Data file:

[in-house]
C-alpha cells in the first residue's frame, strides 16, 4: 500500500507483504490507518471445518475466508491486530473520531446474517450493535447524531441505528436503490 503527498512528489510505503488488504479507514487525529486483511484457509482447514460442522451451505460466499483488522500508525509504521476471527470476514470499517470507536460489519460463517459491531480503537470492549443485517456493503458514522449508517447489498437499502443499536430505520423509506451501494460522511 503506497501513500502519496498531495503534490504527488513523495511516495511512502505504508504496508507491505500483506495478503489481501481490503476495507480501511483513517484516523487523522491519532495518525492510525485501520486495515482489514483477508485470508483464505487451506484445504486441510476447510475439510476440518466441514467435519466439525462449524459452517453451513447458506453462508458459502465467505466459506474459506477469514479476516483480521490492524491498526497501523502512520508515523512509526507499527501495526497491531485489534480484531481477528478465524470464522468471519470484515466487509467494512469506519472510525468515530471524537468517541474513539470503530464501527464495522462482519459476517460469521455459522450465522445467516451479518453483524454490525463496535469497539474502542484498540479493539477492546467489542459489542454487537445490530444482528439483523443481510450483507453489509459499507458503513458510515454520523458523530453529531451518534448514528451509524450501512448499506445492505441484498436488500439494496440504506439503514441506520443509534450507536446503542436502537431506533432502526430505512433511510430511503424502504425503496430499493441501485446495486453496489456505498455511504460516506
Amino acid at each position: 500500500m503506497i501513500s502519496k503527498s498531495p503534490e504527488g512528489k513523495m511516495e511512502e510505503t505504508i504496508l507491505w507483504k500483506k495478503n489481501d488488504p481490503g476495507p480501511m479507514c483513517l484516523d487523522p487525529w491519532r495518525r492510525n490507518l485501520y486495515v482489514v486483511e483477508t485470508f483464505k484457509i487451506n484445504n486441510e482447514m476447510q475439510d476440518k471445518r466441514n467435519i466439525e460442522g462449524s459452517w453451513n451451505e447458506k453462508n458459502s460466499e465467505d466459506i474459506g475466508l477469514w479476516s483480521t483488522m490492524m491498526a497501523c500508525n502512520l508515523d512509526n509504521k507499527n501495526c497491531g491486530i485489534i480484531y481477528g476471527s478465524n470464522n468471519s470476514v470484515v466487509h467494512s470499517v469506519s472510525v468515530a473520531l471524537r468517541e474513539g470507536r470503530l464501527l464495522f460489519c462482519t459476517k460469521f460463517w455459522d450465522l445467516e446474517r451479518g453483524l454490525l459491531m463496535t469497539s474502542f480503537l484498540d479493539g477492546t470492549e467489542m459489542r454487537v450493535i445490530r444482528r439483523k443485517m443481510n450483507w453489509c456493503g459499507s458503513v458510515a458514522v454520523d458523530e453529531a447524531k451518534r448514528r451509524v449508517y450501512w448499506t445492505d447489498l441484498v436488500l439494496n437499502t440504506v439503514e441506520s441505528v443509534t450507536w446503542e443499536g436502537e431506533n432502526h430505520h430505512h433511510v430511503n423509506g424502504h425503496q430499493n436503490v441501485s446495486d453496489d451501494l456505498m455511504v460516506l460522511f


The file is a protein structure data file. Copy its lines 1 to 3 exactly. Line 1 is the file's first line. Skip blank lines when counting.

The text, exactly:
[in-house]
C-alpha cells in the first residue's frame, strides 16, 4: 500500500507483504490507518471445518475466508491486530473520531446474517450493535447524531441505528436503490 503527498512528489510505503488488504479507514487525529486483511484457509482447514460442522451451505460466499483488522500508525509504521476471527470476514470499517470507536460489519460463517459491531480503537470492549443485517456493503458514522449508517447489498437499502443499536430505520423509506451501494460522511 503506497501513500502519496498531495503534490504527488513523495511516495511512502505504508504496508507491505500483506495478503489481501481490503476495507480501511483513517484516523487523522491519532495518525492510525485501520486495515482489514483477508485470508483464505487451506484445504486441510476447510475439510476440518466441514467435519466439525462449524459452517453451513447458506453462508458459502465467505466459506474459506477469514479476516483480521490492524491498526497501523502512520508515523512509526507499527501495526497491531485489534480484531481477528478465524470464522468471519470484515466487509467494512469506519472510525468515530471524537468517541474513539470503530464501527464495522462482519459476517460469521455459522450465522445467516451479518453483524454490525463496535469497539474502542484498540479493539477492546467489542459489542454487537445490530444482528439483523443481510450483507453489509459499507458503513458510515454520523458523530453529531451518534448514528451509524450501512448499506445492505441484498436488500439494496440504506439503514441506520443509534450507536446503542436502537431506533432502526430505512433511510430511503424502504425503496430499493441501485446495486453496489456505498455511504460516506
Amino acid at each position: 500500500m503506497i501513500s502519496k503527498s498531495p503534490e504527488g512528489k513523495m511516495e511512502e510505503t505504508i504496508l507491505w507483504k500483506k495478503n489481501d488488504p481490503g476495507p480501511m479507514c483513517l484516523d487523522p487525529w491519532r495518525r492510525n490507518l485501520y486495515v482489514v486483511e483477508t485470508f483464505k484457509i487451506n484445504n486441510e482447514m476447510q475439510d476440518k471445518r466441514n467435519i466439525e460442522g462449524s459452517w453451513n451451505e447458506k453462508n458459502s460466499e465467505d466459506i474459506g475466508l477469514w479476516s483480521t483488522m490492524m491498526a497501523c500508525n502512520l508515523d512509526n509504521k507499527n501495526c497491531g491486530i485489534i480484531y481477528g476471527s478465524n470464522n468471519s470476514v470484515v466487509h467494512s470499517v469506519s472510525v468515530a473520531l471524537r468517541e474513539g470507536r470503530l464501527l464495522f460489519c462482519t459476517k460469521f460463517w455459522d450465522l445467516e446474517r451479518g453483524l454490525l459491531m463496535t469497539s474502542f480503537l484498540d479493539g477492546t470492549e467489542m459489542r454487537v450493535i445490530r444482528r439483523k443485517m443481510n450483507w453489509c456493503g459499507s458503513v458510515a458514522v454520523d458523530e453529531a447524531k451518534r448514528r451509524v449508517y450501512w448499506t445492505d447489498l441484498v436488500l439494496n437499502t440504506v439503514e441506520s441505528v443509534t450507536w446503542e443499536g436502537e431506533n432502526h430505520h430505512h433511510v430511503n423509506g424502504h425503496q430499493n436503490v441501485s446495486d453496489d451501494l456505498m455511504v460516506l460522511f